Drake IP 2013: Chidi Oguamanam, “Forging Socially beneficial R&D in plant genetic resources for food and agriculture”

Liveblogged from Drake IP Roundtable 2013.

Chidi Oguamanam asks how can we use the concept of open innovation in order to empower and give capacity to people who are very much in need of it? We have yet to critically examine GMOs in terms of the social impact they might have and the benefits the may confer.

Control over seeds has led to a barrier of power and access between breeders and farmers. Some of the people who started the genetic revolution no longer have access to seeds. International law – UPOV and TRIPS plant breeders rights allows proprietary control of seeds, creating a monoculture and distributional problems.

The open access concept in plant breeding started before 1982, with an increasing focus on traditional knowledge and farmers’ rights. The idea is “to secure access for mainly developing countries and their indigenous and local farming communities to innovations arising from the use of PGRs”.

Oguamanam introduces Private – Public Partnership models to encourage research and also increase food security and access to genetic resources. Outlines a model based on the International Treaty on Plant Genetic Resources for Food and Agriculture where plant genetic resources are held on trust for the community. A framework built on special material transfer agreements allows open access and requires participation in a benefit sharing fund for commercial research applications based on pooled resources. Voluntary contributions are also made by public and NGO institutions.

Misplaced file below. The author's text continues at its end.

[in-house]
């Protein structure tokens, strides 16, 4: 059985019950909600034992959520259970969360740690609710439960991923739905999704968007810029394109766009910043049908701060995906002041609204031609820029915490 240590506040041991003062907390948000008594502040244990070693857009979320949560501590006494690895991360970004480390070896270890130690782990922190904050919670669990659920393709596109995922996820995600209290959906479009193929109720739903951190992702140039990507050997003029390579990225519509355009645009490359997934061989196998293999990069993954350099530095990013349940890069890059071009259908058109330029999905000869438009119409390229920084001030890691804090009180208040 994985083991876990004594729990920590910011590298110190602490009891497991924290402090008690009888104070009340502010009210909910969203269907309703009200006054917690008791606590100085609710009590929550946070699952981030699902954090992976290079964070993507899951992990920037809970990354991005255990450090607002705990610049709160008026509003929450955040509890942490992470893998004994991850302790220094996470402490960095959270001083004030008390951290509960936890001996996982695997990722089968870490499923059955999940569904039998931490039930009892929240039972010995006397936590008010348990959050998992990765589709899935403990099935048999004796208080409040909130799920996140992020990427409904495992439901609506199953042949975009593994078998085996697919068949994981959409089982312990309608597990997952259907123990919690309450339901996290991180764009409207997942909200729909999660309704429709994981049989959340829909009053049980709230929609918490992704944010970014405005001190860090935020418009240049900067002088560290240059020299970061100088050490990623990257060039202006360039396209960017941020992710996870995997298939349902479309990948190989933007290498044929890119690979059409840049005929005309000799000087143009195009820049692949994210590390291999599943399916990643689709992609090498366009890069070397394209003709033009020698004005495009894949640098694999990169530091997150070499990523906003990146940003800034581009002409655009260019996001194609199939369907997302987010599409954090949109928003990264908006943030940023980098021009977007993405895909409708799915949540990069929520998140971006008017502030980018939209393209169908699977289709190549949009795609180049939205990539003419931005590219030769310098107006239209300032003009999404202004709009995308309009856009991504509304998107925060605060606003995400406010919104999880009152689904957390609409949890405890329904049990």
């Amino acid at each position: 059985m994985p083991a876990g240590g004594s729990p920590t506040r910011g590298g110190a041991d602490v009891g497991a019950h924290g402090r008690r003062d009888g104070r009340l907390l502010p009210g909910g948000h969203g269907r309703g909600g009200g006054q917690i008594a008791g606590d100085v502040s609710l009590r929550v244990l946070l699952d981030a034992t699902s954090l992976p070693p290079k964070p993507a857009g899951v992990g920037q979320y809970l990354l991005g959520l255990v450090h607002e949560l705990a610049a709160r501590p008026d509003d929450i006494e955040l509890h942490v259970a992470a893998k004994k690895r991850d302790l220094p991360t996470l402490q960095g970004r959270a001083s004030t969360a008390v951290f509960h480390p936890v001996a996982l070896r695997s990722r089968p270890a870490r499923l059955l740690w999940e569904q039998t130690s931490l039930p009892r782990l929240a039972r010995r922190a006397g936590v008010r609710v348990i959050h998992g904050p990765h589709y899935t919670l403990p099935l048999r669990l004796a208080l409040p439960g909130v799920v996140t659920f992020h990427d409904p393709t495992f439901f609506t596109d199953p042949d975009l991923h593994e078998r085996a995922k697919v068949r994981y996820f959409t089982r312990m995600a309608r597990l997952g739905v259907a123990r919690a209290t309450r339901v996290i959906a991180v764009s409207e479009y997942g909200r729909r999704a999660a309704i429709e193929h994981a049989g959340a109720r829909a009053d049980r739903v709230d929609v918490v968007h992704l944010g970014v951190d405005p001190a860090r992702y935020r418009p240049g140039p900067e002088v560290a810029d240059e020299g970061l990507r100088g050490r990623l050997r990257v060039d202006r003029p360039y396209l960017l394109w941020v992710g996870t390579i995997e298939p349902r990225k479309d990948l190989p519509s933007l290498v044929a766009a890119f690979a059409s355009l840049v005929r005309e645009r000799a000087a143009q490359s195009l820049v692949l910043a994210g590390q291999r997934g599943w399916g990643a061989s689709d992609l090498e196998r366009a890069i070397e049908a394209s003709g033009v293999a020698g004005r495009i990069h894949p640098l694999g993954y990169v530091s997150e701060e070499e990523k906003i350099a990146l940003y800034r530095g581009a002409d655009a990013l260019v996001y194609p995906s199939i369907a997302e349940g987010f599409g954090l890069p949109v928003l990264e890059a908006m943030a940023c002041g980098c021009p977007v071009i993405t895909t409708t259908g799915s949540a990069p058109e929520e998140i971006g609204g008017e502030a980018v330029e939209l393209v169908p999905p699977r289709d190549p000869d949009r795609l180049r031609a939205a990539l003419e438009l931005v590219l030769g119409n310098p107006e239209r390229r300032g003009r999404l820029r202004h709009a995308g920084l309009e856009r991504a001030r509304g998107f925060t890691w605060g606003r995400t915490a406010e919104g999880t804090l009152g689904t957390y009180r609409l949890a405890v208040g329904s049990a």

Oguamanam is also hopeful about private, voluntary agreements. There are movements to develop socially responsible intellectual asset management principles. Private, voluntary agreements to increase access to PGRs. This is a recognition that there must be some soft IP licensing mechanisms that are flexible and pragmatic in increasing access to those in need. The idea is to increase humanitarian access to IP in PGRs. Ongoing dynamic enables “socially beneficial outcomes through mutual engagement of shared and closed mechanisms and cultivation of complex pragmatic partnerships of purpose between the public and private sector”

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